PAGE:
LUXEMBOURG, Oct 15 (Reuters) European Union foreign ministers voiced optimism today that a summit this week will clinch a deal on a long-awaited treaty to reform EU institutions despite remaining snags involving Poland and Italy.
''Many of us have moved many millimetres since the start of the year. I am glad about that and so I am also confident that we'll get agreement during this week,'' German Foreign Minister Frank-Walter Steinmeier told reporters as the EU's 27 ministers began meeting in Luxembourg.
Since the bloc's leaders struck a deal on the political mandate in June, lawyers, linguists and diplomats have been working in the shadows to turn it into a treaty text, replacing the constitution rejected by French and Dutch voters in 2005.
That work is now complete and only a handful of minor issues remain involving Poland, Italy and Bulgaria. None is considered serious enough to prevent EU leaders finalising the treaty in Lisbon on Friday, or signing in December.
''I am very optimistic. There is just a small step towards an agreement,'' Polish Foreign Minister Anna Fotyga told reporters on arrival for the meeting.
Like the defunct constitution, the treaty provides for a long-term president of the EU from 2009, a more powerful foreign policy chief, a simpler, more democratic decision-making system and more power for the European and national parliaments.
Given continent-wide fatigue after a decade of wrangling over European institutions, the desire to reach the finishing line and avoid new ratification problems is widespread.
Only Ireland is bound to hold a referendum, although there is strong pressure from Eurosceptics on British Prime Minister Gordon Brown to call a vote, which he would likely lose. Barring such an accident, the treaty would take effect in 2009.
REARGUARD BATTLE Poland fought a successful rearguard battle to delay the new population-based voting system until 2017 and is still pushing to incorporate in the treaty a provision allowing states without a blocking minority to delay EU decisions for several months.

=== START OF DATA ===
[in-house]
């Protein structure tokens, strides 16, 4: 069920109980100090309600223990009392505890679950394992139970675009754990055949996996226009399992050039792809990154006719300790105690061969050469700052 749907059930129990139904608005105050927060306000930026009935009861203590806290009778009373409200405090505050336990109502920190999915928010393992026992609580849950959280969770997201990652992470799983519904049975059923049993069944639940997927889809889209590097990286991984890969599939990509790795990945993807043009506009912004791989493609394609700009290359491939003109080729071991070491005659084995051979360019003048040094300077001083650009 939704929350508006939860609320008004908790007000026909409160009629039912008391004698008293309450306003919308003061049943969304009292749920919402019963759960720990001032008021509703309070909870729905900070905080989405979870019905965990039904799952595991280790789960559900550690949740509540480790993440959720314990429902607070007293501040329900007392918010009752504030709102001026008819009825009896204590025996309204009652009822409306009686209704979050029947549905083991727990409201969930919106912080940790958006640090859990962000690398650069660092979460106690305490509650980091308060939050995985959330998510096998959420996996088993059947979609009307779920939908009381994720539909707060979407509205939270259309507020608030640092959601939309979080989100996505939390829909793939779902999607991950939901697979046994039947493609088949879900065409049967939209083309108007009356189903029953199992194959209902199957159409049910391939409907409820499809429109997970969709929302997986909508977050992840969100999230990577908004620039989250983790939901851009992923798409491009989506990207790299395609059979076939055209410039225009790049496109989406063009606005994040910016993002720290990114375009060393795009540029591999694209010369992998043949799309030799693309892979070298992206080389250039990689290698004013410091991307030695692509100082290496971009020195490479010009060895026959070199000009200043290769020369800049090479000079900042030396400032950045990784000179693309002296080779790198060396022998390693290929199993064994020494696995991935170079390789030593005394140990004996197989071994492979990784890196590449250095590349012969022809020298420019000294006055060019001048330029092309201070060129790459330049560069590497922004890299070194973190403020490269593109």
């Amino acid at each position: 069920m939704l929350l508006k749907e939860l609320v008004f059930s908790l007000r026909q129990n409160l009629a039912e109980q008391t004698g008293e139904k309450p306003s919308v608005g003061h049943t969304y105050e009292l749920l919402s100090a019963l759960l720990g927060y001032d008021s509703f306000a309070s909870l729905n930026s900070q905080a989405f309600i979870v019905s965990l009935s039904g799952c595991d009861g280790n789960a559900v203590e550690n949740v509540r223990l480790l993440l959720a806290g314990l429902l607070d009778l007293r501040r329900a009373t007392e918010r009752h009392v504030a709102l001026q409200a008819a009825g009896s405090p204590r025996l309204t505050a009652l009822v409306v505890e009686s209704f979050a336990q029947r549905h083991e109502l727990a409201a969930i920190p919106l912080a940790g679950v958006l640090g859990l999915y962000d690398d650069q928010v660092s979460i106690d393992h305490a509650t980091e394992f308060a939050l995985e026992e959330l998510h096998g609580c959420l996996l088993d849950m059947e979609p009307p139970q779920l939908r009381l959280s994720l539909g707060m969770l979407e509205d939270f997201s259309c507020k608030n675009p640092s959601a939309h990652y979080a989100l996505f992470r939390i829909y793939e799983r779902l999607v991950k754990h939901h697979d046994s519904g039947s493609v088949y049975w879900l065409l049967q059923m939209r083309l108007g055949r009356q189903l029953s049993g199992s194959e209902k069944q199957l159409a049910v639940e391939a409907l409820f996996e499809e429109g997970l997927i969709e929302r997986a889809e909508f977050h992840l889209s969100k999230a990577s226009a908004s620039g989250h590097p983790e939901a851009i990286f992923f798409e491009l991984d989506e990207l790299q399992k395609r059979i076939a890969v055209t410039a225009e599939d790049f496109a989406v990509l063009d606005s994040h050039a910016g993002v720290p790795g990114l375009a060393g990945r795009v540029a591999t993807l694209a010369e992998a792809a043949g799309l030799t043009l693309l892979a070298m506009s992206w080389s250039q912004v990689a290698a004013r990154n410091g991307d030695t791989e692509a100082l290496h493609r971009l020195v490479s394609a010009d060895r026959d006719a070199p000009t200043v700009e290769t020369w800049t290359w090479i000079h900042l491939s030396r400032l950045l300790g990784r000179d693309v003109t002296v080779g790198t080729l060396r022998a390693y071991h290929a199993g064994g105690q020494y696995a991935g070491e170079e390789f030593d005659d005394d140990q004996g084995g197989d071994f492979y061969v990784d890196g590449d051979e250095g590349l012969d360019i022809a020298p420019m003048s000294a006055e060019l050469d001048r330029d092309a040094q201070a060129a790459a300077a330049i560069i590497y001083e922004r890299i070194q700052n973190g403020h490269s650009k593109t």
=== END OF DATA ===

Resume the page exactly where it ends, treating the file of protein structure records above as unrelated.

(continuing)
Other states want the so-called Ioannina Compromise confined to a less binding, perhaps time-limited political declaration.
Luxembourg Foreign Minister Jean Asselborn suggested Poland's demand could be met.
''I don't see any insurmountable hurdles. One possibility would be to put Ioannina in a protocol, which could be changed without having to take apart the whole treaty, he said.
Poland also seems likely to win a consolation prize with the creation of an additional post of advocate-general at the European Court of Justice for a Polish nominee.
Italy is angry at losing parity with France and Britain in the redistribution of European Parliament seats and wants that issue separated from the treaty and negotiated at a later date.
The EU assembly proposed the reallocation to take account of population trends, with Spain the biggest beneficiary.
New member Bulgaria raised the stakes at the last minute by demanding that the European single currency be written as ''evro'' in its Cyrillic alphabet, as it was in its accession treaty. The European Central Bank opposes alternative spellings of the euro.
Sofia dropped a threat to block the signing of an accord on closer ties between the EU and Montenegro today after EU ambassadors issued a declaration recognising a ''linguistic-technical problem'' and promising to solve it soon.
Britain said it was satisfied with various opt-outs it had negotiated from the treaty's provisions on social and home affairs issues. ''People will see that the British national interest has been very clearly defended,'' said Foreign Minister David Milliband.
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